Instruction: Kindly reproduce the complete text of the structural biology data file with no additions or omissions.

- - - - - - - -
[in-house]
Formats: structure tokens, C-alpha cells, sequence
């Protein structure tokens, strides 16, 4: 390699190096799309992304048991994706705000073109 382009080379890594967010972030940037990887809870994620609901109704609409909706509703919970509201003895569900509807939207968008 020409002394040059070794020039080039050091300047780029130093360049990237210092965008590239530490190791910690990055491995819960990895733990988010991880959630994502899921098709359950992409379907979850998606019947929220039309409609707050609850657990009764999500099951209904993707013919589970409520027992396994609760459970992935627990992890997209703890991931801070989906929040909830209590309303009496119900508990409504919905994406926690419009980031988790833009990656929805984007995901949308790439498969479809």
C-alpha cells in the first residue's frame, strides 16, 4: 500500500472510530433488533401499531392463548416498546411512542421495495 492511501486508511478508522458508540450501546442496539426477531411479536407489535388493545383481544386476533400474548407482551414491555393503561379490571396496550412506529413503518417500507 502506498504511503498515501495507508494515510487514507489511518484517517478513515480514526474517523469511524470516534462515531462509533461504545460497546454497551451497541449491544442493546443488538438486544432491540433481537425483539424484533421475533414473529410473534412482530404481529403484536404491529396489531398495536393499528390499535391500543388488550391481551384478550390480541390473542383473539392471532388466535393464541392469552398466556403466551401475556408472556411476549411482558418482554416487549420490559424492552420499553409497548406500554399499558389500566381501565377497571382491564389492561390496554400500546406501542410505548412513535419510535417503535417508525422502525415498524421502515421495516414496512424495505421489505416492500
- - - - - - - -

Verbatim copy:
[in-house]
Formats: structure tokens, C-alpha cells, sequence
């Protein structure tokens, strides 16, 4: 390699190096799309992304048991994706705000073109 382009080379890594967010972030940037990887809870994620609901109704609409909706509703919970509201003895569900509807939207968008 020409002394040059070794020039080039050091300047780029130093360049990237210092965008590239530490190791910690990055491995819960990895733990988010991880959630994502899921098709359950992409379907979850998606019947929220039309409609707050609850657990009764999500099951209904993707013919589970409520027992396994609760459970992935627990992890997209703890991931801070989906929040909830209590309303009496119900508990409504919905994406926690419009980031988790833009990656929805984007995901949308790439498969479809």
C-alpha cells in the first residue's frame, strides 16, 4: 500500500472510530433488533401499531392463548416498546411512542421495495 492511501486508511478508522458508540450501546442496539426477531411479536407489535388493545383481544386476533400474548407482551414491555393503561379490571396496550412506529413503518417500507 502506498504511503498515501495507508494515510487514507489511518484517517478513515480514526474517523469511524470516534462515531462509533461504545460497546454497551451497541449491544442493546443488538438486544432491540433481537425483539424484533421475533414473529410473534412482530404481529403484536404491529396489531398495536393499528390499535391500543388488550391481551384478550390480541390473542383473539392471532388466535393464541392469552398466556403466551401475556408472556411476549411482558418482554416487549420490559424492552420499553409497548406500554399499558389500566381501565377497571382491564389492561390496554400500546406501542410505548412513535419510535417503535417508525422502525415498524421502515421495516414496512424495505421489505416492500